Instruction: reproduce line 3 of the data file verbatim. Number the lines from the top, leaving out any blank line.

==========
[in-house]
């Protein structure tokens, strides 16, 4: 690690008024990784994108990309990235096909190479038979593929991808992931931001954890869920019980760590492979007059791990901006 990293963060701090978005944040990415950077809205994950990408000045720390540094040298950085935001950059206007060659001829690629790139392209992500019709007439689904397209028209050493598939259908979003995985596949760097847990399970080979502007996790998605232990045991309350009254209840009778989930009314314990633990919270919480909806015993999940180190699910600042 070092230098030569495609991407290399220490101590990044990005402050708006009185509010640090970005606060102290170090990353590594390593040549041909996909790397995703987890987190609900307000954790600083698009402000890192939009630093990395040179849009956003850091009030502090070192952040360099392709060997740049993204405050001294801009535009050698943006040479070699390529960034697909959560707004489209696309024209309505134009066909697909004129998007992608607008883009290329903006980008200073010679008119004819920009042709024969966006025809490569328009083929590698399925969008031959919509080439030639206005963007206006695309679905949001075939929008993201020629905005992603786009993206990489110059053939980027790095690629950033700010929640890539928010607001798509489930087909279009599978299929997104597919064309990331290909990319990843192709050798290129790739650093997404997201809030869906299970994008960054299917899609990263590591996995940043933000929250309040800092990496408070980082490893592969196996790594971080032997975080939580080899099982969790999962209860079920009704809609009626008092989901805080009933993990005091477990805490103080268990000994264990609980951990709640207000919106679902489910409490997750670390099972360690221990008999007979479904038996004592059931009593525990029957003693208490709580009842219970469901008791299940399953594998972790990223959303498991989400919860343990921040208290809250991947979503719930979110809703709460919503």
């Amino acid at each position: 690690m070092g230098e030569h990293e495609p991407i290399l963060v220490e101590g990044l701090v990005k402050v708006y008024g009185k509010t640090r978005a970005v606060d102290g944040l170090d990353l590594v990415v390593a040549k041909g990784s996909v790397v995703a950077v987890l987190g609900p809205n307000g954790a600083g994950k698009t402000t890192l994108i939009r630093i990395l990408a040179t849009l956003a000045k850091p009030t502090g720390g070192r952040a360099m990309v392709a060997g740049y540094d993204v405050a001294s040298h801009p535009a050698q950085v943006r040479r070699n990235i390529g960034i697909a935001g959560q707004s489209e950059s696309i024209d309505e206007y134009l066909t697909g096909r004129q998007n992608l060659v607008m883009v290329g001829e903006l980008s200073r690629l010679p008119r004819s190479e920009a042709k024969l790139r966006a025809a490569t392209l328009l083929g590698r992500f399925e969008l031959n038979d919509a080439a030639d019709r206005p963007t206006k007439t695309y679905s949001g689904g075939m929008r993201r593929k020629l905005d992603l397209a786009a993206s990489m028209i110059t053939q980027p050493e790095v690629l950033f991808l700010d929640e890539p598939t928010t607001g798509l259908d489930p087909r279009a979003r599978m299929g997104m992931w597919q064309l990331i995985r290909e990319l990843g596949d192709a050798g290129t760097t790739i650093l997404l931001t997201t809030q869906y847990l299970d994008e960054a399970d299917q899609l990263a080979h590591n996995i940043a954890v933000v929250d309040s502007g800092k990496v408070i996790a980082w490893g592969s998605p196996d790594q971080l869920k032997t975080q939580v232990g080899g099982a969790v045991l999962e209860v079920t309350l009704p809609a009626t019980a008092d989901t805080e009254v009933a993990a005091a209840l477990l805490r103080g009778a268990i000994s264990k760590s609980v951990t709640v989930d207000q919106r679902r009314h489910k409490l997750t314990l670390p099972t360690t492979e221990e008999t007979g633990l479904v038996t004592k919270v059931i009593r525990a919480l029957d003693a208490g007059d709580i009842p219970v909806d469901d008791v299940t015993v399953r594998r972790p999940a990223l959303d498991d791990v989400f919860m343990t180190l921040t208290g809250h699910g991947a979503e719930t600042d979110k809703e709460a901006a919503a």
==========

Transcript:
């Amino acid at each position: 690690m070092g230098e030569h990293e495609p991407i290399l963060v220490e101590g990044l701090v990005k402050v708006y008024g009185k509010t640090r978005a970005v606060d102290g944040l170090d990353l590594v990415v390593a040549k041909g990784s996909v790397v995703a950077v987890l987190g609900p809205n307000g954790a600083g994950k698009t402000t890192l994108i939009r630093i990395l990408a040179t849009l956003a000045k850091p009030t502090g720390g070192r952040a360099m990309v392709a060997g740049y540094d993204v405050a001294s040298h801009p535009a050698q950085v943006r040479r070699n990235i390529g960034i697909a935001g959560q707004s489209e950059s696309i024209d309505e206007y134009l066909t697909g096909r004129q998007n992608l060659v607008m883009v290329g001829e903006l980008s200073r690629l010679p008119r004819s190479e920009a042709k024969l790139r966006a025809a490569t392209l328009l083929g590698r992500f399925e969008l031959n038979d919509a080439a030639d019709r206005p963007t206006k007439t695309y679905s949001g689904g075939m929008r993201r593929k020629l905005d992603l397209a786009a993206s990489m028209i110059t053939q980027p050493e790095v690629l950033f991808l700010d929640e890539p598939t928010t607001g798509l259908d489930p087909r279009a979003r599978m299929g997104m992931w597919q064309l990331i995985r290909e990319l990843g596949d192709a050798g290129t760097t790739i650093l997404l931001t997201t809030q869906y847990l299970d994008e960054a399970d299917q899609l990263a080979h590591n996995i940043a954890v933000v929250d309040s502007g800092k990496v408070i996790a980082w490893g592969s998605p196996d790594q971080l869920k032997t975080q939580v232990g080899g099982a969790v045991l999962e209860v079920t309350l009704p809609a009626t019980a008092d989901t805080e009254v009933a993990a005091a209840l477990l805490r103080g009778a268990i000994s264990k760590s609980v951990t709640v989930d207000q919106r679902r009314h489910k409490l997750t314990l670390p099972t360690t492979e221990e008999t007979g633990l479904v038996t004592k919270v059931i009593r525990a919480l029957d003693a208490g007059d709580i009842p219970v909806d469901d008791v299940t015993v399953r594998r972790p999940a990223l959303d498991d791990v989400f919860m343990t180190l921040t208290g809250h699910g991947a979503e719930t600042d979110k809703e709460a901006a919503a």